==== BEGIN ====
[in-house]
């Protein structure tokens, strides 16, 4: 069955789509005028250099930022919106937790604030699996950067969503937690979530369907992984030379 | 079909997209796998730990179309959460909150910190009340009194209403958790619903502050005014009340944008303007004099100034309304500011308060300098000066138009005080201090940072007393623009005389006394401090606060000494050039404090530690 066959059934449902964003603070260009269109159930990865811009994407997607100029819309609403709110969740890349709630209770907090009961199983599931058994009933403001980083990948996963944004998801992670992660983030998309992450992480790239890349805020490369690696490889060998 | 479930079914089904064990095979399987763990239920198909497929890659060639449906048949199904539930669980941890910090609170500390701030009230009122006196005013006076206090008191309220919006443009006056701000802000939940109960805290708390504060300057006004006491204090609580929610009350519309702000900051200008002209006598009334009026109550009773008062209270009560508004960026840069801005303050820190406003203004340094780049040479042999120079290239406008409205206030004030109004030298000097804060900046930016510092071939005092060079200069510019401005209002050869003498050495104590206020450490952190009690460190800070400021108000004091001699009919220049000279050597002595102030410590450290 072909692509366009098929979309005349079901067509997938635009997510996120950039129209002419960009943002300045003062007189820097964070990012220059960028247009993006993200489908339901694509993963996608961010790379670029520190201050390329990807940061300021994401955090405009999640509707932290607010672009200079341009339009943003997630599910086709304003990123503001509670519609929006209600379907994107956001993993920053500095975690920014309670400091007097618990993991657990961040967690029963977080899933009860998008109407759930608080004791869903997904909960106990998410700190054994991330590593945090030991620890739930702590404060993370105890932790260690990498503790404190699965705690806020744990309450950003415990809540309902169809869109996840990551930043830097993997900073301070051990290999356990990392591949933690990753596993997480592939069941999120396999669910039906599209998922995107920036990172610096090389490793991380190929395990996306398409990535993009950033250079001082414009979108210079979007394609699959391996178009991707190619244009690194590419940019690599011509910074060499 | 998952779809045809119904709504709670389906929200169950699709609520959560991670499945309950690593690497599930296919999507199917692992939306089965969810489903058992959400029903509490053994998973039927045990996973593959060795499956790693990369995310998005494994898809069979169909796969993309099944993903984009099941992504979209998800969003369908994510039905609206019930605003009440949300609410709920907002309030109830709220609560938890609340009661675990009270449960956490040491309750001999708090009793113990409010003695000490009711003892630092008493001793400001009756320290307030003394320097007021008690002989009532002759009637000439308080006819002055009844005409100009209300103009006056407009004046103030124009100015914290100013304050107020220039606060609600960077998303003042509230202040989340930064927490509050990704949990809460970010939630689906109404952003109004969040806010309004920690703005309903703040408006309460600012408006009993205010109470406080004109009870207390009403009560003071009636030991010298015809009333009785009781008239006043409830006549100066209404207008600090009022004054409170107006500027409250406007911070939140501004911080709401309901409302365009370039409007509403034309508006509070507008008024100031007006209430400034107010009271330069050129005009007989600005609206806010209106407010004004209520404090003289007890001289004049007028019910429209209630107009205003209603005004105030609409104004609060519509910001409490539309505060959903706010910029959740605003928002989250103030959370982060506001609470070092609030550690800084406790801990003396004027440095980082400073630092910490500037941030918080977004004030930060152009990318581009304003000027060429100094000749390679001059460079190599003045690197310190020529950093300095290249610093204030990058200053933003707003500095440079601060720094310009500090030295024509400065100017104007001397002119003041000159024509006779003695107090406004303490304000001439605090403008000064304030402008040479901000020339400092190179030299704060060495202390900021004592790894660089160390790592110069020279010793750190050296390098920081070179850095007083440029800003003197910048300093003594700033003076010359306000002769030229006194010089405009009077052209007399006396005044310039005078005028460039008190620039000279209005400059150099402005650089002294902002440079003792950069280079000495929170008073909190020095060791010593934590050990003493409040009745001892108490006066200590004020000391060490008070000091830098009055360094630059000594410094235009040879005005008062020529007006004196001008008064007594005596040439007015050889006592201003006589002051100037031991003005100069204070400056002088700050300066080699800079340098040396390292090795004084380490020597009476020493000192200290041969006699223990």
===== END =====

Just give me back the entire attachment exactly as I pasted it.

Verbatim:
[in-house]
């Protein structure tokens, strides 16, 4: 069955789509005028250099930022919106937790604030699996950067969503937690979530369907992984030379 | 079909997209796998730990179309959460909150910190009340009194209403958790619903502050005014009340944008303007004099100034309304500011308060300098000066138009005080201090940072007393623009005389006394401090606060000494050039404090530690 066959059934449902964003603070260009269109159930990865811009994407997607100029819309609403709110969740890349709630209770907090009961199983599931058994009933403001980083990948996963944004998801992670992660983030998309992450992480790239890349805020490369690696490889060998 | 479930079914089904064990095979399987763990239920198909497929890659060639449906048949199904539930669980941890910090609170500390701030009230009122006196005013006076206090008191309220919006443009006056701000802000939940109960805290708390504060300057006004006491204090609580929610009350519309702000900051200008002209006598009334009026109550009773008062209270009560508004960026840069801005303050820190406003203004340094780049040479042999120079290239406008409205206030004030109004030298000097804060900046930016510092071939005092060079200069510019401005209002050869003498050495104590206020450490952190009690460190800070400021108000004091001699009919220049000279050597002595102030410590450290 072909692509366009098929979309005349079901067509997938635009997510996120950039129209002419960009943002300045003062007189820097964070990012220059960028247009993006993200489908339901694509993963996608961010790379670029520190201050390329990807940061300021994401955090405009999640509707932290607010672009200079341009339009943003997630599910086709304003990123503001509670519609929006209600379907994107956001993993920053500095975690920014309670400091007097618990993991657990961040967690029963977080899933009860998008109407759930608080004791869903997904909960106990998410700190054994991330590593945090030991620890739930702590404060993370105890932790260690990498503790404190699965705690806020744990309450950003415990809540309902169809869109996840990551930043830097993997900073301070051990290999356990990392591949933690990753596993997480592939069941999120396999669910039906599209998922995107920036990172610096090389490793991380190929395990996306398409990535993009950033250079001082414009979108210079979007394609699959391996178009991707190619244009690194590419940019690599011509910074060499 | 998952779809045809119904709504709670389906929200169950699709609520959560991670499945309950690593690497599930296919999507199917692992939306089965969810489903058992959400029903509490053994998973039927045990996973593959060795499956790693990369995310998005494994898809069979169909796969993309099944993903984009099941992504979209998800969003369908994510039905609206019930605003009440949300609410709920907002309030109830709220609560938890609340009661675990009270449960956490040491309750001999708090009793113990409010003695000490009711003892630092008493001793400001009756320290307030003394320097007021008690002989009532002759009637000439308080006819002055009844005409100009209300103009006056407009004046103030124009100015914290100013304050107020220039606060609600960077998303003042509230202040989340930064927490509050990704949990809460970010939630689906109404952003109004969040806010309004920690703005309903703040408006309460600012408006009993205010109470406080004109009870207390009403009560003071009636030991010298015809009333009785009781008239006043409830006549100066209404207008600090009022004054409170107006500027409250406007911070939140501004911080709401309901409302365009370039409007509403034309508006509070507008008024100031007006209430400034107010009271330069050129005009007989600005609206806010209106407010004004209520404090003289007890001289004049007028019910429209209630107009205003209603005004105030609409104004609060519509910001409490539309505060959903706010910029959740605003928002989250103030959370982060506001609470070092609030550690800084406790801990003396004027440095980082400073630092910490500037941030918080977004004030930060152009990318581009304003000027060429100094000749390679001059460079190599003045690197310190020529950093300095290249610093204030990058200053933003707003500095440079601060720094310009500090030295024509400065100017104007001397002119003041000159024509006779003695107090406004303490304000001439605090403008000064304030402008040479901000020339400092190179030299704060060495202390900021004592790894660089160390790592110069020279010793750190050296390098920081070179850095007083440029800003003197910048300093003594700033003076010359306000002769030229006194010089405009009077052209007399006396005044310039005078005028460039008190620039000279209005400059150099402005650089002294902002440079003792950069280079000495929170008073909190020095060791010593934590050990003493409040009745001892108490006066200590004020000391060490008070000091830098009055360094630059000594410094235009040879005005008062020529007006004196001008008064007594005596040439007015050889006592201003006589002051100037031991003005100069204070400056002088700050300066080699800079340098040396390292090795004084380490020597009476020493000192200290041969006699223990």